Menstruation At The UN: Commission On The Status Of Women 60


Each year, one of the most well attended events at the UN is the two-week long Commission on the Status of Women (CSW). Reproductive rights, access to quality healthcare as well as menstrual hygiene products featured prominently in the discussions.

This year, for the CSW’s sixtieth session, a growing global commitment was evident with a record number of more than 80 government ministers from around the world attending the Commission. Around 4,100 non-governmental representatives from more than 540 organizations participated as well, the highest number ever for one of the Commission’s regular annual meetings.

Alongside this central discussion, hundreds of side events were organized by UN Missions and other stakeholders. Like the main discussion, side events focused on themes such as the economic empowerment of women and the prevention of violence. However, a good number of side events centered their discussion on the importance of access to healthcare, menstrual hygiene and sanitation products, and fertility awareness as a tool for monitoring women’s health.

The lack of access to feminine hygiene products is one of the primary reasons that young women drop out of school in developing countries. Because of this, the unavailability of commonplace products in the developed world, such as pads and tampons, is much more than a simple inconvenience, and can hold back the development of entire communities when young girls fall behind in education. In turn, many participating counties and NGOs tied this to the occurrence of gender-based violence. In communities where female children lack the education of their male counterparts, their ability to advocate for themselves and the needs of their children is often diminished, and a correlating lack of respect for women can result in increased domestic abuse.

Maternal healthcare was another dominating topic of CSW side events. The World Health Organization estimates that 830 women die in childbirth every day from preventable causes. The newly adopted Sustainable Development Agenda’s third goal is to reduce maternal mortality, making this issue a priority within the UN and global community.

Additionally, water management and sanitation practices that are implemented in developing countries, need to take into account the differing needs of women during menstruation. One side event, co-hosted by Germany and Singapore discussed this basic need and how new adaptations of WASH (a protocol taught in developing countries to manage water, sanitation and hygiene) can make it more gender-responsive.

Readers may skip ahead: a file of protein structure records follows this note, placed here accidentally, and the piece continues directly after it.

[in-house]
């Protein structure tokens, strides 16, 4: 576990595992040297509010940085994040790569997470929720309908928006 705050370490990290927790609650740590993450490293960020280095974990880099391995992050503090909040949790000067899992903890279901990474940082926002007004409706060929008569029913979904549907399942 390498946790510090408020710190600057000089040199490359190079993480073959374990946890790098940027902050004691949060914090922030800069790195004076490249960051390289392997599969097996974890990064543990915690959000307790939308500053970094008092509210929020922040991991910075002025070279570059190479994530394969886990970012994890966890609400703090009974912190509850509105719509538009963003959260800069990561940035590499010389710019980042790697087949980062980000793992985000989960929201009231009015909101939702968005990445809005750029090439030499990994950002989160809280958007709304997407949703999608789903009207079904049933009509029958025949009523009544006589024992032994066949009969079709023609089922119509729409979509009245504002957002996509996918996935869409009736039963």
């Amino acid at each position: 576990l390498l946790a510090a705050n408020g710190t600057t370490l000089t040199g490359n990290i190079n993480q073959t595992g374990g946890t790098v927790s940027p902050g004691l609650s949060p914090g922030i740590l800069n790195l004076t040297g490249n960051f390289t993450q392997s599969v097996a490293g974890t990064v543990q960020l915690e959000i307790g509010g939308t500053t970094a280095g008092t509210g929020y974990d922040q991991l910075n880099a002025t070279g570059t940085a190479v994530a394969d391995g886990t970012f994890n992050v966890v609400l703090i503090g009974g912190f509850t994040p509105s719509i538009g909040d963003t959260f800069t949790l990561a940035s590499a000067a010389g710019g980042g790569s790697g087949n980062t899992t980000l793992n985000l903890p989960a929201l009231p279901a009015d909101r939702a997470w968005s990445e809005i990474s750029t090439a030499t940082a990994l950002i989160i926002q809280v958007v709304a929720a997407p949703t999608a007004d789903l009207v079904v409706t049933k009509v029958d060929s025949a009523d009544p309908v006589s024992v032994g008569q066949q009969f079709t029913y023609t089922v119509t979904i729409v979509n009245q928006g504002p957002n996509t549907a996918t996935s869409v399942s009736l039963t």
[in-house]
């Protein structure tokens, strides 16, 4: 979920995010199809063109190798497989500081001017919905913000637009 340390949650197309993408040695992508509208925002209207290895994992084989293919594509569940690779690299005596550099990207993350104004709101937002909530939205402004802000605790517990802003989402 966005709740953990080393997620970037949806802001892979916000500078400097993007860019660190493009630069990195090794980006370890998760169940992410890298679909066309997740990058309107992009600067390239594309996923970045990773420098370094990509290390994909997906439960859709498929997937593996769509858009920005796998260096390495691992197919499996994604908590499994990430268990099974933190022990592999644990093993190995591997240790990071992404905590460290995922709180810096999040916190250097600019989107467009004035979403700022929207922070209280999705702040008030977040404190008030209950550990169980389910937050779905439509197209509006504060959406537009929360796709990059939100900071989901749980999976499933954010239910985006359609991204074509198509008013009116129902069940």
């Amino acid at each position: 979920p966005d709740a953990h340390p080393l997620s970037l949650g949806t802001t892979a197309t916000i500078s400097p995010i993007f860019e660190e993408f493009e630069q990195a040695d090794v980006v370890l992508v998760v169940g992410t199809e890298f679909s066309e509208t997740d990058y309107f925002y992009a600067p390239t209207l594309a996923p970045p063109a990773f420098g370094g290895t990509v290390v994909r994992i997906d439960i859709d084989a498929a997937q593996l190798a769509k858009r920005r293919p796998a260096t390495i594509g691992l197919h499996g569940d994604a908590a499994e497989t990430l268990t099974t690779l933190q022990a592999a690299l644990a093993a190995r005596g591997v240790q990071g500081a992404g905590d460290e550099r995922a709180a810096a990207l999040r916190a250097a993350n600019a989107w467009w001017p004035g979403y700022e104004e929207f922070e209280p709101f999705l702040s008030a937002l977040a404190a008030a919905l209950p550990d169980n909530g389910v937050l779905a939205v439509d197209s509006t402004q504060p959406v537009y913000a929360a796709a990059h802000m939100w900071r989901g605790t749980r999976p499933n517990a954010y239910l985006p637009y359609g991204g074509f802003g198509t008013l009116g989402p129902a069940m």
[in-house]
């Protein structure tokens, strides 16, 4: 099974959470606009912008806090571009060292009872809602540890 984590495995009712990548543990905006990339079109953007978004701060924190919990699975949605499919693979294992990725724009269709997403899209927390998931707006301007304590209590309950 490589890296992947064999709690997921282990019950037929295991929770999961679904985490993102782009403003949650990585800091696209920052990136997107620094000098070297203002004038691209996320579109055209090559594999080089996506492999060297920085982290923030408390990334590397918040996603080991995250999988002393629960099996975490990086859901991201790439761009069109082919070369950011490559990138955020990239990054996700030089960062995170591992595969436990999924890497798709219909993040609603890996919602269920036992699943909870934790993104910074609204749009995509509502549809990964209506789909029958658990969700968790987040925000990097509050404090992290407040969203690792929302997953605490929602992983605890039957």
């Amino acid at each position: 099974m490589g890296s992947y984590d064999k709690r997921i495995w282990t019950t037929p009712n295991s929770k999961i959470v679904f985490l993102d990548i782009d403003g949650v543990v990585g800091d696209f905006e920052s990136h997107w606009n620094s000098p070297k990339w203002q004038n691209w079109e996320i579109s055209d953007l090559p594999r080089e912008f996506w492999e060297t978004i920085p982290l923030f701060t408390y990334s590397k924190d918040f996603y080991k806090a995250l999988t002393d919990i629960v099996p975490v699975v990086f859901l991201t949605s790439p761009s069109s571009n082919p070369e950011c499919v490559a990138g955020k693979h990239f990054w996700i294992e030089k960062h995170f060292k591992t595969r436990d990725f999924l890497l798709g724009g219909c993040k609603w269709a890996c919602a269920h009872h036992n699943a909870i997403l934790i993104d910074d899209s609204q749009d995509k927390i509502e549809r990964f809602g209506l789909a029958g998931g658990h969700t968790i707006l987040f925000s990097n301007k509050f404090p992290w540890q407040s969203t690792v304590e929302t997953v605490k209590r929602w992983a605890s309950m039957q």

Of particular interest to me, this year one side event presented the work of FEMM (fertility education and medical management), a comprehensive women’s health program that helps women learn how to track their monthly cycles so that they can monitor their health and fertility. FEMM also trains doctors to work with their female patients and use this information to improve health outcomes. FEMM has been on my radar for a little while now, and I was happy to see them present their story and methods to a UN audience.

In communities around the world in which women have the necessary agency to determine when they do or do not have intercourse with their spouse, FEMM’s fertility awareness method also provides a cost-effective means of birth control.

Fertility awareness methods (FAM) use biological indicators to identify the fertile window of each menstrual cycle. When used correctly, fertility awareness-based methods like the sympto-thermal method that I teach can be upwards of 95% effective in preventing pregnancy. If a couple chooses to abstain from sex entirely during the fertile window, fertility awareness methods qualify as Natural Family Planning.

Alternatively, a couple may choose to use one (or two!) backup methods of birth control during the fertile window. Extra care is important at this time since the fertile window is exactly when a birth control method slip or dysfunction has a large chance of resulting in a pregnancy.

Unfortunately, FAM is often equated with ineffective models like the Rhythm Method. The primary difference is that effective fertility awareness methods focus on the biological indicators of each cycle, and ineffective methods project a fertile/infertile pattern onto each cycle. Because the date of ovulation can change from cycle to cycle it is extremely important to observe the fertility indicators of each individual cycle, and not rely on the patterns created by previous cycles alone.

FEMM, the Water Supply & Sanitation Collaborative Council (WSSCC)’s WASH update for women, and the UN Member States that came together to host the events discussed here, were only a few of the CSW participants focused on women’s menstrual health.

The menstrual cycle and women’s reproductive health is an important cornerstone of overall health and well-being, and as such, it is only right that a large portion of the UN’s Commission on the Status of Women’s discussion is dedicated to our periods!

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